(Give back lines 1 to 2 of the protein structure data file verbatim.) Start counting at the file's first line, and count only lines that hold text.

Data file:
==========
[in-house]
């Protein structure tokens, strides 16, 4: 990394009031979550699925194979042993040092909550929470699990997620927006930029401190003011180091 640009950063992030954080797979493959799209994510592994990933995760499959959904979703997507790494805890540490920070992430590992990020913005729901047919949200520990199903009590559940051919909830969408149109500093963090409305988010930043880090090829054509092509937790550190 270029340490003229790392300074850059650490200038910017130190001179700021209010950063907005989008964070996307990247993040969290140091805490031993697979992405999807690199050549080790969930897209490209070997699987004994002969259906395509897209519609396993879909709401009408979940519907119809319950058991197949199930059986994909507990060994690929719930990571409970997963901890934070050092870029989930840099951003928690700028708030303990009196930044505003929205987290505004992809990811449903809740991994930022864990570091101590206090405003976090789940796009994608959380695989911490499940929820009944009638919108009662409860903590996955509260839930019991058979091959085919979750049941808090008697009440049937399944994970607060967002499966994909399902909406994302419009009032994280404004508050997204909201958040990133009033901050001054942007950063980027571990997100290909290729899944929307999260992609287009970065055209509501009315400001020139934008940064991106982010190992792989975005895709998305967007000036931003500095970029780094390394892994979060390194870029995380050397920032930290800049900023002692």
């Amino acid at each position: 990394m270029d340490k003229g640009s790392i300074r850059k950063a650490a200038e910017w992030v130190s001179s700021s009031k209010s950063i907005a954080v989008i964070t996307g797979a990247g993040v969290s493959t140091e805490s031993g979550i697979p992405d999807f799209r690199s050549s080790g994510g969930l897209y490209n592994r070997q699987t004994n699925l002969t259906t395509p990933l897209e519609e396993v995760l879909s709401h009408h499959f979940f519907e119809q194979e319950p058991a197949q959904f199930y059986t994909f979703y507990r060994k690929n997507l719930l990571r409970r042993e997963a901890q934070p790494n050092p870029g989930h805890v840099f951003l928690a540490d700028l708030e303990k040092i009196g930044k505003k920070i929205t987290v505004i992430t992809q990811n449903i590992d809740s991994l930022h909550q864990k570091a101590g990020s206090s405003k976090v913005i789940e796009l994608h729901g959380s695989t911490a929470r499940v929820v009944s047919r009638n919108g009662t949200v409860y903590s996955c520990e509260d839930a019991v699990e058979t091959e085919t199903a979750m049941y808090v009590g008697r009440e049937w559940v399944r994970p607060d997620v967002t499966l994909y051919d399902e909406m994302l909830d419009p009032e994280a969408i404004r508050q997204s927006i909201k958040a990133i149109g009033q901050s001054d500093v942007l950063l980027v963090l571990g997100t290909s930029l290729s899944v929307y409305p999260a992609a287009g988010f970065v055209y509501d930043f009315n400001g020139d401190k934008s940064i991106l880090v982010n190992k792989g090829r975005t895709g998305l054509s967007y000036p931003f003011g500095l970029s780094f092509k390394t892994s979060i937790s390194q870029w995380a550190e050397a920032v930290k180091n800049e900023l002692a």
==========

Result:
[in-house]
């Protein structure tokens, strides 16, 4: 990394009031979550699925194979042993040092909550929470699990997620927006930029401190003011180091 640009950063992030954080797979493959799209994510592994990933995760499959959904979703997507790494805890540490920070992430590992990020913005729901047919949200520990199903009590559940051919909830969408149109500093963090409305988010930043880090090829054509092509937790550190 270029340490003229790392300074850059650490200038910017130190001179700021209010950063907005989008964070996307990247993040969290140091805490031993697979992405999807690199050549080790969930897209490209070997699987004994002969259906395509897209519609396993879909709401009408979940519907119809319950058991197949199930059986994909507990060994690929719930990571409970997963901890934070050092870029989930840099951003928690700028708030303990009196930044505003929205987290505004992809990811449903809740991994930022864990570091101590206090405003976090789940796009994608959380695989911490499940929820009944009638919108009662409860903590996955509260839930019991058979091959085919979750049941808090008697009440049937399944994970607060967002499966994909399902909406994302419009009032994280404004508050997204909201958040990133009033901050001054942007950063980027571990997100290909290729899944929307999260992609287009970065055209509501009315400001020139934008940064991106982010190992792989975005895709998305967007000036931003500095970029780094390394892994979060390194870029995380050397920032930290800049900023002692």